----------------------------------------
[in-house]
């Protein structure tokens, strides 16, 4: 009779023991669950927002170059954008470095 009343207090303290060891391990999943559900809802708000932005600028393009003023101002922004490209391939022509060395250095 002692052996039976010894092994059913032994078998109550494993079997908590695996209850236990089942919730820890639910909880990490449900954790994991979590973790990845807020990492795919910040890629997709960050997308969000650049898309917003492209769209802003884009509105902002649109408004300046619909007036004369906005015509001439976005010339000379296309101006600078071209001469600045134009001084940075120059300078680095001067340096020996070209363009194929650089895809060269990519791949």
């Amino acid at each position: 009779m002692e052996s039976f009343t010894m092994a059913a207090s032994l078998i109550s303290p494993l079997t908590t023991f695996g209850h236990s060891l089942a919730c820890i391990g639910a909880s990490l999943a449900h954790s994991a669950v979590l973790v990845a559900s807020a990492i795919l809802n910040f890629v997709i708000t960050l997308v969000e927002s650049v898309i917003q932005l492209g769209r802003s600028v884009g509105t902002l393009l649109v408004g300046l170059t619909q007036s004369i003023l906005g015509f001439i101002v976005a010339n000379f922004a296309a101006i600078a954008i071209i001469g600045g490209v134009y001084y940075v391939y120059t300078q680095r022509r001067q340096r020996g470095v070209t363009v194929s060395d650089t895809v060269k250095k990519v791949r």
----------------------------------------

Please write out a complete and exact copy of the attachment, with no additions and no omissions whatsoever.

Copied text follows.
[in-house]
């Protein structure tokens, strides 16, 4: 009779023991669950927002170059954008470095 009343207090303290060891391990999943559900809802708000932005600028393009003023101002922004490209391939022509060395250095 002692052996039976010894092994059913032994078998109550494993079997908590695996209850236990089942919730820890639910909880990490449900954790994991979590973790990845807020990492795919910040890629997709960050997308969000650049898309917003492209769209802003884009509105902002649109408004300046619909007036004369906005015509001439976005010339000379296309101006600078071209001469600045134009001084940075120059300078680095001067340096020996070209363009194929650089895809060269990519791949």
């Amino acid at each position: 009779m002692e052996s039976f009343t010894m092994a059913a207090s032994l078998i109550s303290p494993l079997t908590t023991f695996g209850h236990s060891l089942a919730c820890i391990g639910a909880s990490l999943a449900h954790s994991a669950v979590l973790v990845a559900s807020a990492i795919l809802n910040f890629v997709i708000t960050l997308v969000e927002s650049v898309i917003q932005l492209g769209r802003s600028v884009g509105t902002l393009l649109v408004g300046l170059t619909q007036s004369i003023l906005g015509f001439i101002v976005a010339n000379f922004a296309a101006i600078a954008i071209i001469g600045g490209v134009y001084y940075v391939y120059t300078q680095r022509r001067q340096r020996g470095v070209t363009v194929s060395d650089t895809v060269k250095k990519v791949r």